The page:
A glycoprotein that is produced in the liver. SHBG is admittedly rather clingy, catching sex hormones such as oestrogen and testosterone in a big bear-hug to stop them in their tracks. This is to regulate your hormones, mopping up any overspill.

Follicle-stimulating hormone (FSH)

A hormone that is produced by the pituitary gland and helps control your menstrual cycle. Once released it stimulates the ovaries to produce your eggs.

Luteinising hormone (LH)

A hormone that is produced and released by the cells in the pituitary gland. It is crucial in regulating the function of your ovaries and in ensuring an egg is released each month.

Thyroxine (T4)

One of two hormones produced by the thyroid. T4 is the inactive form of the hormone which is then converted into T3 by your liver and kidneys and controls your metabolism, heart and digestive function.

Triiodothyronine (T3)

The active form of the thyroid hormone, thyroxine (T4) and it mostly produced from the conversion of T4 in your liver and kidneys. Both T4 and T3 affect a whole host of systems in the body, including the metabolism, heart and digestive function.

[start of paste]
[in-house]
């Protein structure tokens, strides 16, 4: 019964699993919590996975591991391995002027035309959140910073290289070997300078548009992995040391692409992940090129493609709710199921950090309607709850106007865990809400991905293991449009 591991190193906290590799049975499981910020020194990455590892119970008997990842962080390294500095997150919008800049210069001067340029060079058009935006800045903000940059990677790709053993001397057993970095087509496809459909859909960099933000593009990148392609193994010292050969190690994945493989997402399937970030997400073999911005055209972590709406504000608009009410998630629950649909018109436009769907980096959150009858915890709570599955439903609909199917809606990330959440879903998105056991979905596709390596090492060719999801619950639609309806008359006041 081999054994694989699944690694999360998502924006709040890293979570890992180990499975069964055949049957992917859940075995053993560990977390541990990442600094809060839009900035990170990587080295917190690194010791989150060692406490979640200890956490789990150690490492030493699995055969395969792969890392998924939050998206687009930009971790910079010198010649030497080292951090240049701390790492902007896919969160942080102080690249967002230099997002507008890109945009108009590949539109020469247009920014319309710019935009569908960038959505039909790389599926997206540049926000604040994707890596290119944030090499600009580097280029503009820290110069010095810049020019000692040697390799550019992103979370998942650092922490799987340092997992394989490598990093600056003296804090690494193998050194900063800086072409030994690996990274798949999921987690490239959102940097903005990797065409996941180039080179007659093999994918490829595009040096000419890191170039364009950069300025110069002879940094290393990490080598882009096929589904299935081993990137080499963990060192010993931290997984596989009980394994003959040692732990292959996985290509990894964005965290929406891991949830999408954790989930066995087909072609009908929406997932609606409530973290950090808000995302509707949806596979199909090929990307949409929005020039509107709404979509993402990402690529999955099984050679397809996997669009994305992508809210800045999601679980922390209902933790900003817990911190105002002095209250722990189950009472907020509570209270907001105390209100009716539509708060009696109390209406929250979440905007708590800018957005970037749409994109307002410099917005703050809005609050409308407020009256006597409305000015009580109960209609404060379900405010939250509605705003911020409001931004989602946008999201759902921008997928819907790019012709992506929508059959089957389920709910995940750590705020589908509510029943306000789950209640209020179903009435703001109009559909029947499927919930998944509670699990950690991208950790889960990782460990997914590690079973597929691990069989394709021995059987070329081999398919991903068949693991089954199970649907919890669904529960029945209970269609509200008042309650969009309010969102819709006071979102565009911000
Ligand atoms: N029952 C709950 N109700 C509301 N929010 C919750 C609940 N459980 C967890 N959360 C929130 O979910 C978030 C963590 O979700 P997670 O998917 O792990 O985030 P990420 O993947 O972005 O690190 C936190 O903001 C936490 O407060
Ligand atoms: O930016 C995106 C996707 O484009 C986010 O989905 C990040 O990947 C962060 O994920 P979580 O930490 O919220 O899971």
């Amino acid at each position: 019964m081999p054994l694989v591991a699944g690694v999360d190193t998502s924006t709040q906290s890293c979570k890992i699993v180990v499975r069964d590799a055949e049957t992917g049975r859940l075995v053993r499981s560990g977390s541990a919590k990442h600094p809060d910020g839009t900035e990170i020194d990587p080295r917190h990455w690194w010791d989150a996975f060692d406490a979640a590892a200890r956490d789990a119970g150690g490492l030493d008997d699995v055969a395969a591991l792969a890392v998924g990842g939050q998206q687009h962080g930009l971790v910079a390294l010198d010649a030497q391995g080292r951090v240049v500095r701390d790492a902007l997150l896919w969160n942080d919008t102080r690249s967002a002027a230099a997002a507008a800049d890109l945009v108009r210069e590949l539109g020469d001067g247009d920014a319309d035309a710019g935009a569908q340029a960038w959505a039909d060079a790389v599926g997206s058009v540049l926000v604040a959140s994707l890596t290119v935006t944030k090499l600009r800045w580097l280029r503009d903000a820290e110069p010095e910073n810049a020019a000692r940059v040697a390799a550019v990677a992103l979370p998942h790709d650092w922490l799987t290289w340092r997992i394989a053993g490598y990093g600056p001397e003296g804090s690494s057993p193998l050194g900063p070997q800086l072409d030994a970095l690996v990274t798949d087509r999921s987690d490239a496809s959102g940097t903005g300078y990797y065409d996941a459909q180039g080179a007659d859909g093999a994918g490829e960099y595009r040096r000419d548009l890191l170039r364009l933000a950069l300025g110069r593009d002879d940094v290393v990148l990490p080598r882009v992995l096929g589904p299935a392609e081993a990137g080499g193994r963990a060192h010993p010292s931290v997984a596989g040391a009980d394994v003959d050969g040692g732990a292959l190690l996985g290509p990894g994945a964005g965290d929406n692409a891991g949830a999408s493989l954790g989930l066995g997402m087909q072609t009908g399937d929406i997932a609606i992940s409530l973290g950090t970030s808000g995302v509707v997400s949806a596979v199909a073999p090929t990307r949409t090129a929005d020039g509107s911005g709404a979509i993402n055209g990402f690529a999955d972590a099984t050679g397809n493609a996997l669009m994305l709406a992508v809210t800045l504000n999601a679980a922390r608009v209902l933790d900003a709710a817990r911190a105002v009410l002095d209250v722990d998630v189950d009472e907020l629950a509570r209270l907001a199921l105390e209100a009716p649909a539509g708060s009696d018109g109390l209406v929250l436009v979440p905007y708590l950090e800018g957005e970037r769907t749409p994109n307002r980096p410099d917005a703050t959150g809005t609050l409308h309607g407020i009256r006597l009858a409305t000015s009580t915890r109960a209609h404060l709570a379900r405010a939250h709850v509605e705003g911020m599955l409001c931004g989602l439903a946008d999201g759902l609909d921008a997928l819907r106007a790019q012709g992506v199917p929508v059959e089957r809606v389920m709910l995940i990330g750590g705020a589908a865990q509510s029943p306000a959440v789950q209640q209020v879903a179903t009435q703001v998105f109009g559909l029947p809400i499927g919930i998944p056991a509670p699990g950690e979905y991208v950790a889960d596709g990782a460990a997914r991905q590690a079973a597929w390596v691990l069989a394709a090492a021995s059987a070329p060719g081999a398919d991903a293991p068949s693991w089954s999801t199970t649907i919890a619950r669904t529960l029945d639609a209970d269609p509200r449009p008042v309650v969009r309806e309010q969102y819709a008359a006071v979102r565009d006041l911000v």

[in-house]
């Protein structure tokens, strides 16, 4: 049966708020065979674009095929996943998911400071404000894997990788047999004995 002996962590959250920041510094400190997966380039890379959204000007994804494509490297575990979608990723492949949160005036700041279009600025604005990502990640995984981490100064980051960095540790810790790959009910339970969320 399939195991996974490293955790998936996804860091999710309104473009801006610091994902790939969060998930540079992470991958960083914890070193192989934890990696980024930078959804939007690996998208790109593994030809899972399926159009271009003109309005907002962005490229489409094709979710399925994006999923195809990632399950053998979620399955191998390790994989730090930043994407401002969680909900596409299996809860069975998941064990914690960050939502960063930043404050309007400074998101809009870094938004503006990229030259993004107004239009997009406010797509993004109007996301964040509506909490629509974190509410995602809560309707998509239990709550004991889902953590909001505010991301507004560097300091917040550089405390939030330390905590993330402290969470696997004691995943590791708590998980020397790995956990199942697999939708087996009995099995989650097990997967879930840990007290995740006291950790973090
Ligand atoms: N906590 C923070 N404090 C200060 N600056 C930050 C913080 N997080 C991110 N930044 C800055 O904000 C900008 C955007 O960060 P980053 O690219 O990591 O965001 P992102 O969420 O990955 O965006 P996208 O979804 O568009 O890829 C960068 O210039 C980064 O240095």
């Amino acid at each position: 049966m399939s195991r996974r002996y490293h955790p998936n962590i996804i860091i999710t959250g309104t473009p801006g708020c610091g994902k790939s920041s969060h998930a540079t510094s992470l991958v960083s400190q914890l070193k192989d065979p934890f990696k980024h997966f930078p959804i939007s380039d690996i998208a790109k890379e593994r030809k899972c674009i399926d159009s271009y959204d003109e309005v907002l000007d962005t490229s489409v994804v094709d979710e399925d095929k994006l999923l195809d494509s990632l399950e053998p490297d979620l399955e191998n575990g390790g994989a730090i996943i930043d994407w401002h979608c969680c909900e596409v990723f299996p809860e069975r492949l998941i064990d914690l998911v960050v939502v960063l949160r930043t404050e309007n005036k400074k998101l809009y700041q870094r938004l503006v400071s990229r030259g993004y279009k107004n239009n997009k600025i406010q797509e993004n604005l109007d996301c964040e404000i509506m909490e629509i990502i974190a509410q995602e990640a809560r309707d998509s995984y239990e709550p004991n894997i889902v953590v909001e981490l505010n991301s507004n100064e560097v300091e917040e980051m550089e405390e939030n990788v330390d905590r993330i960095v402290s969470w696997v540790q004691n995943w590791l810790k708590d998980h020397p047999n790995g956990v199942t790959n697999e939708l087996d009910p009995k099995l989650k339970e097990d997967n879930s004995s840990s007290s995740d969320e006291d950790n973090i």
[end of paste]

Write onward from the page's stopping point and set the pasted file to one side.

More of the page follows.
Anti-TPO

TPO is an enzyme normally found in the thyroid gland and plays an important role in the production of thyroid hormones. Anti-TPO antibodies are the most common anti-thyroid autoantibody present in thyroid diseases.

Anti-TG

Thyroglobulin (TG) is a protein made by cells in the thyroid. Anti-TG antibodies can be a sign of damage to your thyroid gland caused by the immune system.

Hirsutism

A condition found in women and ABFABS that results in excessive growth of dark or coarse hair in a “male-like” pattern eg. on your face, chest and back.

Heavy Bleeding

Defined as either losing over 16 teaspoons (80ml) of blood during your period, having to change your sanitary products every hour and or your period lasting for more than 7 days

Hormonal Acne

Acne caused by a fluctuation of your hormones. Common during puberty, but can develop at any age.

Feeling cold often

Feeling cold often could be the symptom of a hormonal imbalance or problems with your thyroid.